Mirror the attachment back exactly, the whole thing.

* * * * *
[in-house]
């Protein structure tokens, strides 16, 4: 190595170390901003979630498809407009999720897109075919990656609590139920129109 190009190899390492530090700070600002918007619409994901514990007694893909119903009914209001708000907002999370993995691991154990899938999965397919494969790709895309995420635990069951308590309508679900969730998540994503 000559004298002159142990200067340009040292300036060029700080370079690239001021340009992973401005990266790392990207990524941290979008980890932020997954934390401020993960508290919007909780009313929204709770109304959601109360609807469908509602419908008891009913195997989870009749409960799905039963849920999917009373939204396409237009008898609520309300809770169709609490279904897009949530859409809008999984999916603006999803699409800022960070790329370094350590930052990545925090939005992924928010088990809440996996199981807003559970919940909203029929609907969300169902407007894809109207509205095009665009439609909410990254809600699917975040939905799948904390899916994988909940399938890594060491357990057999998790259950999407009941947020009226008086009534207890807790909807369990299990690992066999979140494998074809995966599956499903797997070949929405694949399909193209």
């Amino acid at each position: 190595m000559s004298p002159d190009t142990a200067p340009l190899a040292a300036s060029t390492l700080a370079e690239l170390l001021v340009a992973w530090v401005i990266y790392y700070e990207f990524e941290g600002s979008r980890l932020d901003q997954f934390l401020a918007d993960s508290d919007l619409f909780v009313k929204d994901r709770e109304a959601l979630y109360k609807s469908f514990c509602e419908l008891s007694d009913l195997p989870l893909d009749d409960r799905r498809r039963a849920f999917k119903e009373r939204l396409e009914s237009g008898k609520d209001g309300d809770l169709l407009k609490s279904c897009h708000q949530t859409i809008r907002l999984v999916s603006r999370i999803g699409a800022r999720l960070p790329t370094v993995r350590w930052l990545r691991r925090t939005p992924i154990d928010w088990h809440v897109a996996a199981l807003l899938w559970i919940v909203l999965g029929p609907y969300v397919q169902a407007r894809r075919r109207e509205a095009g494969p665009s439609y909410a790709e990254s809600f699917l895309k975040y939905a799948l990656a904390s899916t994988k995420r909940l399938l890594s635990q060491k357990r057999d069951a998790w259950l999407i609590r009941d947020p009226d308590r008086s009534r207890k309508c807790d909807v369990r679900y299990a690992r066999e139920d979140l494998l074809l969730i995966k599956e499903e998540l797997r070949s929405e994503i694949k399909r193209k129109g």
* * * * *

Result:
[in-house]
């Protein structure tokens, strides 16, 4: 190595170390901003979630498809407009999720897109075919990656609590139920129109 190009190899390492530090700070600002918007619409994901514990007694893909119903009914209001708000907002999370993995691991154990899938999965397919494969790709895309995420635990069951308590309508679900969730998540994503 000559004298002159142990200067340009040292300036060029700080370079690239001021340009992973401005990266790392990207990524941290979008980890932020997954934390401020993960508290919007909780009313929204709770109304959601109360609807469908509602419908008891009913195997989870009749409960799905039963849920999917009373939204396409237009008898609520309300809770169709609490279904897009949530859409809008999984999916603006999803699409800022960070790329370094350590930052990545925090939005992924928010088990809440996996199981807003559970919940909203029929609907969300169902407007894809109207509205095009665009439609909410990254809600699917975040939905799948904390899916994988909940399938890594060491357990057999998790259950999407009941947020009226008086009534207890807790909807369990299990690992066999979140494998074809995966599956499903797997070949929405694949399909193209």
């Amino acid at each position: 190595m000559s004298p002159d190009t142990a200067p340009l190899a040292a300036s060029t390492l700080a370079e690239l170390l001021v340009a992973w530090v401005i990266y790392y700070e990207f990524e941290g600002s979008r980890l932020d901003q997954f934390l401020a918007d993960s508290d919007l619409f909780v009313k929204d994901r709770e109304a959601l979630y109360k609807s469908f514990c509602e419908l008891s007694d009913l195997p989870l893909d009749d409960r799905r498809r039963a849920f999917k119903e009373r939204l396409e009914s237009g008898k609520d209001g309300d809770l169709l407009k609490s279904c897009h708000q949530t859409i809008r907002l999984v999916s603006r999370i999803g699409a800022r999720l960070p790329t370094v993995r350590w930052l990545r691991r925090t939005p992924i154990d928010w088990h809440v897109a996996a199981l807003l899938w559970i919940v909203l999965g029929p609907y969300v397919q169902a407007r894809r075919r109207e509205a095009g494969p665009s439609y909410a790709e990254s809600f699917l895309k975040y939905a799948l990656a904390s899916t994988k995420r909940l399938l890594s635990q060491k357990r057999d069951a998790w259950l999407i609590r009941d947020p009226d308590r008086s009534r207890k309508c807790d909807v369990r679900y299990a690992r066999e139920d979140l494998l074809l969730i995966k599956e499903e998540l797997r070949s929405e994503i694949k399909r193209k129109g």